Car auctions are becoming more and more popular with the rise of online bidding. In addition, the ability to get a car without having to deal with a pushy salesperson while paying a lower price can seem an attractive alternative for many. Car auctions can be a great way to find a fully functional car and save money, but there is also a chance that the car you buy is not all it appears to be during the bidding. Auctions are a ‘buyer beware’ market in which landing a lemon is a definite possibility, but armed with a few professional tips, you should be able to find exactly what you need.
What types of cars are on sale at car auctions?
Though high end and collectible car auctions do take place, most auctions are for everyday, common man vehicles. As the economy tanked, so did credit scores, and auctions became an affordable alternative to a dealership. Government auctions tend to be pretty honest about the history of a car and its use for some type of government business. Old police cars, buses, and trucks can be in decent shape but look them over with a critical eye.
Public auctions are more likely to contain flood vehicles. Damaged vehicles that have only been cosmetically treated, and wholesale vehicles that could have potential problems. Expect and look for the worst in all potential buys. Be honest enough with yourself that if you do not have the tools or ability to correct mechanical problems, that you move on to something better. Check and double-check for matching VINs to see if a vehicle is a rebuild. If possible, arrive early to test drive at auctions where this is an option. And most importantly, remember you are looking for a deal. Know the car’s value before placing the first bid. Overpaying defeats the purpose of attending an auction.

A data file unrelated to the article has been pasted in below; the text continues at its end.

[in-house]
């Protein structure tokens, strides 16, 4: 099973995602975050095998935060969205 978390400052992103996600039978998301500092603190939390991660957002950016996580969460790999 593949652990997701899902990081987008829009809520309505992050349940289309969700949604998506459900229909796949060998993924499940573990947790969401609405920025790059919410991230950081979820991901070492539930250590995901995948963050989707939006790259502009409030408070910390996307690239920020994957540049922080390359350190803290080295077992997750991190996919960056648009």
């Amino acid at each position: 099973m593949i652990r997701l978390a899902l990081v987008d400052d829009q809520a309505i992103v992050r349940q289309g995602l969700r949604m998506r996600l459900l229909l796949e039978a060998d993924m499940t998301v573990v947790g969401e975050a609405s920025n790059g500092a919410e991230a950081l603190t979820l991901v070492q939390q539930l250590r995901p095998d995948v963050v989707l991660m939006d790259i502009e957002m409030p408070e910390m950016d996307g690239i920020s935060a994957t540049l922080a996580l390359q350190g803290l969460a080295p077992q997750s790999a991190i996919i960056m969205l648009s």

Is it worth buying cars at auction?
Not all auctions are for beat-up junk cars, some are high end for classic cars that are highly sought after. In fact, in 2011 a 1957 Ferrari 250 Testa Rossa (see photo) was the highest car ever sold at auction. This fiery redhead went for a whopping 16,390,000 dollars in Monterey, California. This was almost 4 million dollars higher than the Ferrari that once held the title of the highest price at auction. This means that auctions could hold potential for classic car collectors if the car they hold is both in mint condition and well documented for maintenance. This is a growing option for some collectors looking to build or make room in their personal collections.
So if you are thinking about going to auction be aware of what you are getting into prior to raising that paddle the first time. Use common sense and know what you can and cannot do for a vehicle. Then, have fun, look around, and come home with something fun and functional. Happy bidding!